In the middle of the tulip season, Dutch horticulturalists are forced to destroy their production every day. An unprecedented situation caused by the pandemic of the new coronavirus which has reduced demand.

In the middle of the tulip season, Dutch horticulturalists are forced to destroy their production every day. An unprecedented situation caused by the pandemic of the new coronavirus which has reduced demand.

(.) – Huge piles of tulips, roses, chrysanthemums and other plants have been lining up for a week in the largest flower market in the world, forced to get rid of a majority of its production in the face of a mountain of unsold goods. “The only solution is to destroy them,” regrets Michel van Schie, spokesperson for the Royal FloraHolland cooperative, the Dutch giant in horticulture. “The flower market in the Netherlands has been around for over 100 years, and this is the first time we have faced such a crisis,” he says.

Royal FloraHolland estimates that “70 to 80% of the total production (of flowers) is being destroyed” in the Netherlands; Dutch producers using the same solution in their own nurseries. The closure of markets and businesses, as well as the ordered containment of the population in several European countries, have “dramatic” consequences for the Dutch horticultural sector, deplores Prisca Kleijn, director of the Royal Bulb Producers Association (KAVB ).

On the largest flower market in the world, at FloraHolland Naaldwijk in Honselersdijk, sales and prices have fallen so much that Dutch producers are forced to throw away their production.

Photo: .

On the largest flower market in the world, at FloraHolland Naaldwijk in Honselersdijk, sales and prices have fallen so much that Dutch producers are forced to throw away their production.

Photo: .

On the largest flower market in the world, at FloraHolland Naaldwijk in Honselersdijk, sales and prices have fallen so much that Dutch producers are forced to throw away their production.

Photo: .

On the largest flower market in the world, at FloraHolland Naaldwijk in Honselersdijk, sales and prices have fallen so much that Dutch producers are forced to throw away their production.

Photo: .

On the largest flower market in the world, at FloraHolland Naaldwijk in Honselersdijk, sales and prices have fallen so much that Dutch producers are forced to throw away their production.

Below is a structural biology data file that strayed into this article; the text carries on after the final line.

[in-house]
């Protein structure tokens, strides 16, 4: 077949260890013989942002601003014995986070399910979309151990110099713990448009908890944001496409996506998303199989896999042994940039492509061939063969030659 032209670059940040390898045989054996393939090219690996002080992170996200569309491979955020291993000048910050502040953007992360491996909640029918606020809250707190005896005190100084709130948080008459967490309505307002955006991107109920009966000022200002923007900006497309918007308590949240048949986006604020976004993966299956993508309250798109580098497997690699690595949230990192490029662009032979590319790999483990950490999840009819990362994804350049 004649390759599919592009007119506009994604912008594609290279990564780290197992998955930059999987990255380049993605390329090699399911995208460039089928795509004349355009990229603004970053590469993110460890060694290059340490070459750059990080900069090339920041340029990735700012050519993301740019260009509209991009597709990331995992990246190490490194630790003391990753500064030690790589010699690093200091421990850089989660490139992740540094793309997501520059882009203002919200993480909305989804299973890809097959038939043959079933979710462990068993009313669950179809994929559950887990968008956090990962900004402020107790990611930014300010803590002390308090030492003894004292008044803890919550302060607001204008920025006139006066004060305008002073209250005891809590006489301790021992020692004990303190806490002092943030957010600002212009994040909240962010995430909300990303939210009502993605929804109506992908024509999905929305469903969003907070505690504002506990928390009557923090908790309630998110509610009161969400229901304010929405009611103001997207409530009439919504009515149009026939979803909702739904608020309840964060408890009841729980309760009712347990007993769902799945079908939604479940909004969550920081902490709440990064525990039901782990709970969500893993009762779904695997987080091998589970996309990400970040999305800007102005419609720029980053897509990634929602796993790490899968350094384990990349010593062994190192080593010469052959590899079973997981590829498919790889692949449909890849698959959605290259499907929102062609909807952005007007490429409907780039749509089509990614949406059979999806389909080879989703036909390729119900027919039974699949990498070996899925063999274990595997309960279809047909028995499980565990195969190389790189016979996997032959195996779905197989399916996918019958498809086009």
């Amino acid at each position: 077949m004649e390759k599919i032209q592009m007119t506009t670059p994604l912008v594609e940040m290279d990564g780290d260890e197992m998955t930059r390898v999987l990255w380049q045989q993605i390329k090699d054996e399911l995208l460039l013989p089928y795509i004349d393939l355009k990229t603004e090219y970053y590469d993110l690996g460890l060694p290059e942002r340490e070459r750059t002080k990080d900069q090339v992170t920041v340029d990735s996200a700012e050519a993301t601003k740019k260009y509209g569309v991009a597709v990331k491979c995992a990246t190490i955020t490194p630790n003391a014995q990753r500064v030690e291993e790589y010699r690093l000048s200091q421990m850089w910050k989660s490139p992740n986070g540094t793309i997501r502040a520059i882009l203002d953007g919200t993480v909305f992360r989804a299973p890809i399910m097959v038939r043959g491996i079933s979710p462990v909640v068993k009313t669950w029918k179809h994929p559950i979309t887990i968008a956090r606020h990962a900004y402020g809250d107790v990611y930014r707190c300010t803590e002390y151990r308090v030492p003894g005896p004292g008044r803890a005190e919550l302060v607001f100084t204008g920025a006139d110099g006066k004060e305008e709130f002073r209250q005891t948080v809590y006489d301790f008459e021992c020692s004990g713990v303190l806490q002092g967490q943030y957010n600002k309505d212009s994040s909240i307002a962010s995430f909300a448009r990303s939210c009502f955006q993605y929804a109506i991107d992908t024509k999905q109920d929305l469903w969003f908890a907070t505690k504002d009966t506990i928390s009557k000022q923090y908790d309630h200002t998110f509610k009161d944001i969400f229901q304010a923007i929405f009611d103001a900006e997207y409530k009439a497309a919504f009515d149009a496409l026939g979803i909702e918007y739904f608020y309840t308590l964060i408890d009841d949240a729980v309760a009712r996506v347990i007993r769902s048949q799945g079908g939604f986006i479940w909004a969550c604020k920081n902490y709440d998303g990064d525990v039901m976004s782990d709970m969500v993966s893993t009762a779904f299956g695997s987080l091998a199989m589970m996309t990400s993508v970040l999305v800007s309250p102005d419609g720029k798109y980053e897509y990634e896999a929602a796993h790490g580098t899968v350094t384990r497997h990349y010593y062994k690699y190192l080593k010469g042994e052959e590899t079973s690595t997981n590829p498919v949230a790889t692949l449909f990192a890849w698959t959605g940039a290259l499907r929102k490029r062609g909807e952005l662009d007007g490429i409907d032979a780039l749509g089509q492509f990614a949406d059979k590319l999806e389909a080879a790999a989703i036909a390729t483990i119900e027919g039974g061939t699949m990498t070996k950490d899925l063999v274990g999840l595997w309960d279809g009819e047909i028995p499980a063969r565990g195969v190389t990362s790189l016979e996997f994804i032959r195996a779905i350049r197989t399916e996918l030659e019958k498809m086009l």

Photo: .

On the largest flower market in the world, at FloraHolland Naaldwijk in Honselersdijk, sales and prices have fallen so much that Dutch producers are forced to throw away their production.

Photo: .

On the largest flower market in the world, at FloraHolland Naaldwijk in Honselersdijk, sales and prices have fallen so much that Dutch producers are forced to throw away their production.

Photo: .

On the largest flower market in the world, at FloraHolland Naaldwijk in Honselersdijk, sales and prices have fallen so much that Dutch producers are forced to throw away their production.

Photo: .

On the largest flower market in the world, at FloraHolland Naaldwijk in Honselersdijk, sales and prices have fallen so much that Dutch producers are forced to throw away their production.

Photo: .

On the largest flower market in the world, at FloraHolland Naaldwijk in Honselersdijk, sales and prices have fallen so much that Dutch producers are forced to throw away their production.

Photo: .

“We have Mother’s Day coming and the tulip producers start the harvest in January, until April-May. So it’s in the middle of the season, when they have to earn their money, ”says Prisca Kleijn. According to her, this health crisis falls “at the worst time of the year” for tulip producers in the country. The KAVB tries by all means to help the horticulturalists to sell a maximum of their production, in particular by encouraging the consumers “to buy flowers, not toilet paper”.

LEAVE A REPLY

Please enter your comment!
Please enter your name here